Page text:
Last Sunday was a very grey and rainy day here in London; I chose to visit the conservatory at the Barbican Centre, the performing arts center opened in 1982 within the Brutalist Barbican Estate. The Conservatory is open to the public only on Sundays from 12:00 to 5:00, though entrance is free. London's second largest conservatory, the space is filled mostly with foliage plants arranged around several water features, clambering up walls and support beams, and spilling from balconies and ledges. Innumerable potted plants line a ledge on one side of the large greenhouse, including a whole collection of scented geraniums, loads of ferns and examples of many tropical crops. A separate, smaller house, reached via a set of stairs and a little bridge, is filled entirely with succulents.
Brutalist balconies amongst the green
An ethereal spray of begonia blossoms
Palm trees and Ficus foliage
In the succulent house
A bird-of-paradise (Strelitzia reginae), one of the flowers providing splashes of color among the green and concrete grey here and there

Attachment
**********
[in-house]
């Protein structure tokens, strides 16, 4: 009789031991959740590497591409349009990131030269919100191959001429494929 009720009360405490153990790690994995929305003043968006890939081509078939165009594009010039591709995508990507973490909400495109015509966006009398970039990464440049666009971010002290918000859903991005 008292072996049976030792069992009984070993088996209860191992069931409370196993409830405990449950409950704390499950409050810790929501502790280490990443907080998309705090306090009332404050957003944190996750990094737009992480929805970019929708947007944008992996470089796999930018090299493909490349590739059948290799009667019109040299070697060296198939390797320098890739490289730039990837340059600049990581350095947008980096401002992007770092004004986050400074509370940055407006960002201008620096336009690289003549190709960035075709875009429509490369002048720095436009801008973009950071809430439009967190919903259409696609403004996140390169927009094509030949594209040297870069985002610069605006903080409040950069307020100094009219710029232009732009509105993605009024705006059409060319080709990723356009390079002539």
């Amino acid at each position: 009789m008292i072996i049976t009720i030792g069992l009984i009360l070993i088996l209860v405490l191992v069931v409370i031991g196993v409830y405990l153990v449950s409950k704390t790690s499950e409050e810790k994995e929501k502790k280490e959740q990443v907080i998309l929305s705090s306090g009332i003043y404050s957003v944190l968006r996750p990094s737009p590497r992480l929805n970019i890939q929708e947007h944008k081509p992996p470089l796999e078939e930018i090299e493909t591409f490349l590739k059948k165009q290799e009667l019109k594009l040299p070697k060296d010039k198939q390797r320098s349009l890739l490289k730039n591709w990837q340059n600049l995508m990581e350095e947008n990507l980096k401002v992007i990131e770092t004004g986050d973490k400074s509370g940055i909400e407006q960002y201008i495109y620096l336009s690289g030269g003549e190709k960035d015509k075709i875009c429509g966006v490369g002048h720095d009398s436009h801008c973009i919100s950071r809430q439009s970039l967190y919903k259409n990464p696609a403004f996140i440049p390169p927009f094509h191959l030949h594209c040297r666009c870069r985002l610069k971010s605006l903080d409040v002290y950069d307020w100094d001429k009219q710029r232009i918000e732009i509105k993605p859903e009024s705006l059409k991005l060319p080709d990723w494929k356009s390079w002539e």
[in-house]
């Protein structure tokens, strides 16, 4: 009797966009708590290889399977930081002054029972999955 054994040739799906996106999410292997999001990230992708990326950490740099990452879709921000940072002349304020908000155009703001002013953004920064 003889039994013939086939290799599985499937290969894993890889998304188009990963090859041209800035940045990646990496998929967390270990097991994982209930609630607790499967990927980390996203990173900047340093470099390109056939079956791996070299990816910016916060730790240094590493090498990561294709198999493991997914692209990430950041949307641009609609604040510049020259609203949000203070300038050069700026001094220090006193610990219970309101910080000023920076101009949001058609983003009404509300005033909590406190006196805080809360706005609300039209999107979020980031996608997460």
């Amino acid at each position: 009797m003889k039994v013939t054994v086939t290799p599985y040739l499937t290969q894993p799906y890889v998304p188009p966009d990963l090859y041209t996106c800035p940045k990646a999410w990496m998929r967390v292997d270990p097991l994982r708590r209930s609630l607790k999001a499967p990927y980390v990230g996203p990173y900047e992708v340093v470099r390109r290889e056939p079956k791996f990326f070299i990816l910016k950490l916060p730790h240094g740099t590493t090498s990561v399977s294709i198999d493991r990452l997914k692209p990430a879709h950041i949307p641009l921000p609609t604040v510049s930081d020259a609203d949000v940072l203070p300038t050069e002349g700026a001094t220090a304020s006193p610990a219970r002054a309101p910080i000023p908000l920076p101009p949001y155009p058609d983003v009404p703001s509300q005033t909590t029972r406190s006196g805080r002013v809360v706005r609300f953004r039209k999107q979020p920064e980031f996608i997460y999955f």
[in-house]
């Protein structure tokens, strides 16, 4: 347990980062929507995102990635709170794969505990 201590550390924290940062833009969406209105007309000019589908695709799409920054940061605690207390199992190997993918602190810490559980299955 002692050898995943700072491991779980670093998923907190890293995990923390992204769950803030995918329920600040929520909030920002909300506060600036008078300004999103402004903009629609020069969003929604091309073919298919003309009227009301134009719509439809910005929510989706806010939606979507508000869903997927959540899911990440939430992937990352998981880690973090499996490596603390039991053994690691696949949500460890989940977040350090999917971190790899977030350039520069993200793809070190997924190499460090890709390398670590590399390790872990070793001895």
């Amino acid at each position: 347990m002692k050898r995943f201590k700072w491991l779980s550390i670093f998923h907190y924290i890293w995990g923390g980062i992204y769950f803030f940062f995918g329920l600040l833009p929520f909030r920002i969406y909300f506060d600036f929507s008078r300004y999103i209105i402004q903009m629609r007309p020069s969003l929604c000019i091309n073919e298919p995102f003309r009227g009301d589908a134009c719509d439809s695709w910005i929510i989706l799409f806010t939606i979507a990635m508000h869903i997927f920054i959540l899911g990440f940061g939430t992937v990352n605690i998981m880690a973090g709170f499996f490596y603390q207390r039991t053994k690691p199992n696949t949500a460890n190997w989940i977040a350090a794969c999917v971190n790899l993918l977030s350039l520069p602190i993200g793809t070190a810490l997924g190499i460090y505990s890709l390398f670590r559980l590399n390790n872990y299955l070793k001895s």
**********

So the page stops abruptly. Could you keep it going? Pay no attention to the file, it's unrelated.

Contrary to what the pictures might suggest, the place was actually very busy. It appears to be particularly popular with the hip(ster) crowd - I have never seen so many black beanies and large, angular, minimalist Scandinavian designer coats in one place, let alone in a conservatory! - and the succulent house in particular was packed. The space is impressive and a lovely green oasis in an otherwise concrete-, steel- and glass-heavy part of the city. However, the state of cultivation of some of the plantings could have been a bit better, and it also would have been nice if supplies, like plastic pots and bags of soil and such, had been less conspicuous. On the way out, I stopped by the Barbican Centre gift shop, where I came across The Plant, an uber-artsy magazine on plants and gardening that was entirely new to me. Of course I had to pick up the current issue.